Two more independent chapters defected from the Alzheimer’s Association on Thursday, dealing a further blow to the association’s plan to consolidate more than 50 independent chapters into a single charity.
The Orange County and San Diego chapters, both in California, announced they were separating from the national association, citing fears that the consolidation plan would jeopardize the local services they provide to Alzheimer’s patients and their caregivers. The latest departures come just a few days after the New York City chapter left the association.
The national association, which already has 27 formerly independent chapters under its umbrella, pitched the consolidation as a way to sharpen its attack on a fast-growing disease that affects more than 5-million Americans. But many independent chapters are wary they will lose control over their local assets and programs. Only half of the then 54 independent chapters voted in favor of the consolidation in September, shortly before the national board voted unanimously to move ahead with the plan.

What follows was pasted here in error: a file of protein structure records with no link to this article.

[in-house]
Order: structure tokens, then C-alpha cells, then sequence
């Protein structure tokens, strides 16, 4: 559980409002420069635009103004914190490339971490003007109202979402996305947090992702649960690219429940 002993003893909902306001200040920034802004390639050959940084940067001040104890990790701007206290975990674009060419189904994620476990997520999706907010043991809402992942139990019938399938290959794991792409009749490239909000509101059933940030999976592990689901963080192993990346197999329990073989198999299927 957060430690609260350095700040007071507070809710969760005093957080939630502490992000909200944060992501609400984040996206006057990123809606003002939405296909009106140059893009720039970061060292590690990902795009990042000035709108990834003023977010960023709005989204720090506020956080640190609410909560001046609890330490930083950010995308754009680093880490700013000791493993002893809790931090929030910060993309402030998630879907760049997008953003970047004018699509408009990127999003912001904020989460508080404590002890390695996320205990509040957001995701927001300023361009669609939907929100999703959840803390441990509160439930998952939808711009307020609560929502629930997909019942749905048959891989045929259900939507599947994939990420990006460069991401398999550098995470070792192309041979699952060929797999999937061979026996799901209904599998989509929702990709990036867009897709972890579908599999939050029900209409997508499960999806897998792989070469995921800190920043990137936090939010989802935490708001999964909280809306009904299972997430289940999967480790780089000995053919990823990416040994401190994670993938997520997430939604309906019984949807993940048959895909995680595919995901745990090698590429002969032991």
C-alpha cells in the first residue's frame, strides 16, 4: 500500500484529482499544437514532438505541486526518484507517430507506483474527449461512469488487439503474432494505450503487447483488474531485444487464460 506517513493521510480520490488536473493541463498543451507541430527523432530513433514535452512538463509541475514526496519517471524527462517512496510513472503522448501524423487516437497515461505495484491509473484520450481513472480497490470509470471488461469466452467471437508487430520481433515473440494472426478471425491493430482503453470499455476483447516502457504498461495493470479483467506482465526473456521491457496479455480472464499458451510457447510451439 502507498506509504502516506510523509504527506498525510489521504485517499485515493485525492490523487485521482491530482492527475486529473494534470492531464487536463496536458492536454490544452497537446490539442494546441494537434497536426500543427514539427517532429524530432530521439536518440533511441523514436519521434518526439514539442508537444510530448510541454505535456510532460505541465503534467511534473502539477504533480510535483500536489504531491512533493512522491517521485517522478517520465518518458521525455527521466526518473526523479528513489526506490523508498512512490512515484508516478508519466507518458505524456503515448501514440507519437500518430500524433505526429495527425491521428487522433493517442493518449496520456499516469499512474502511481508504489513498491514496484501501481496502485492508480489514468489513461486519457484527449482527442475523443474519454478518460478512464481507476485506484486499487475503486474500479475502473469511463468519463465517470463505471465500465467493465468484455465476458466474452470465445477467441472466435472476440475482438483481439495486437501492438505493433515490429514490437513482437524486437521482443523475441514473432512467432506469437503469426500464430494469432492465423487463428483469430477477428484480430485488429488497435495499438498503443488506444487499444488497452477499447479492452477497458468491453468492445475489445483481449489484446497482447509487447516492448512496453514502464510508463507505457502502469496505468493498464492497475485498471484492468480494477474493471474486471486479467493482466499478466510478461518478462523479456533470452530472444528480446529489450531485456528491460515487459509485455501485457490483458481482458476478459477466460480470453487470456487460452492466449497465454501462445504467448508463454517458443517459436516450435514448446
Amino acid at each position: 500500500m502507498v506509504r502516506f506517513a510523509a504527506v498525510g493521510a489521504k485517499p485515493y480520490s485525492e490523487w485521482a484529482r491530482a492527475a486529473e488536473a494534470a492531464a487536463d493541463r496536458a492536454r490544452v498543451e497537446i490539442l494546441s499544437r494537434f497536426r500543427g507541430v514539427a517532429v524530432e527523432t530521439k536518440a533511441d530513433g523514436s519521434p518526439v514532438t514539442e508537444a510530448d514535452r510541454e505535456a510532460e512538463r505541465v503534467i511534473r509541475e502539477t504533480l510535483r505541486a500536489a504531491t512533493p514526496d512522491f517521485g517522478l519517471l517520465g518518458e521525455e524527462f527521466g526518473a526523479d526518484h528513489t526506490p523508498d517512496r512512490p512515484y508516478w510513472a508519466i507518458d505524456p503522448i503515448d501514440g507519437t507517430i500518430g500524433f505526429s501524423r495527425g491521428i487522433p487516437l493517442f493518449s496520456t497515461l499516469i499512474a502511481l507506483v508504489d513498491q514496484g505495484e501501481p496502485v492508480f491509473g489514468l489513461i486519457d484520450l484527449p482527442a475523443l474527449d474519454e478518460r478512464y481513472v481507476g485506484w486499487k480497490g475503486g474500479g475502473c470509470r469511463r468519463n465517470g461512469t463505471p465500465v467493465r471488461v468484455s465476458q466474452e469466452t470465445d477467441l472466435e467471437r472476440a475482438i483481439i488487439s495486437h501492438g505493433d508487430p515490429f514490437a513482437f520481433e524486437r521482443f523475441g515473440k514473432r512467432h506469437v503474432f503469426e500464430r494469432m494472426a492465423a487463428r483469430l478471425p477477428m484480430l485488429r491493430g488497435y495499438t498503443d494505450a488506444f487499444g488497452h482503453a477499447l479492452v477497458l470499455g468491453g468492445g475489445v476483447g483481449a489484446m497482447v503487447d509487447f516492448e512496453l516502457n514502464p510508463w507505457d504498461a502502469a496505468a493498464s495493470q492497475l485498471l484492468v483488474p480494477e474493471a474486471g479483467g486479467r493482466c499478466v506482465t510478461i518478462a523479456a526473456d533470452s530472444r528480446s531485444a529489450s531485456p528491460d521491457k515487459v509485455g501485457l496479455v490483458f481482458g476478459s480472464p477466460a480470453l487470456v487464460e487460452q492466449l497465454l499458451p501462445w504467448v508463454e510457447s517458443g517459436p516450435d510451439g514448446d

"Simply hearing ‘We don’t plan on major changes’ isn’t great when you’re handing them the keys to the store," said Jim McAleer, president of the former Orange County chapter, now called Alzheimer’s Orange County.
Mr. McAleer said his chapter educated 30,000 local caregivers last year and reaches out to local doctors twice a year to keep them abreast of best practices for diagnosing the disease.
Mary Ball, president of the former San Diego chapter, now called Alzheimer’s San Diego, said the consolidation would have jeopardized local programs that served 30,000 local residents last year.
"When you look at the merger agreement, it’s fairly clear that the national association in Chicago will have all the control," she said.
Stewart Putnam, the chairman of the board of the national association, said he still expects the "vast majority" of the independent chapters to join the unified organization. Some change is inevitable, he notes — and chapters will be more likely to adopt programs that are demonstrated to work once they’re part of a more tightly coordinated association. A committee led by chapter executives is focused on making sure that the "care and support" services provided by the chapters are of high quality, he says.
"We need to be open to evolving programs as we gain a greater understanding as to what’s really effective."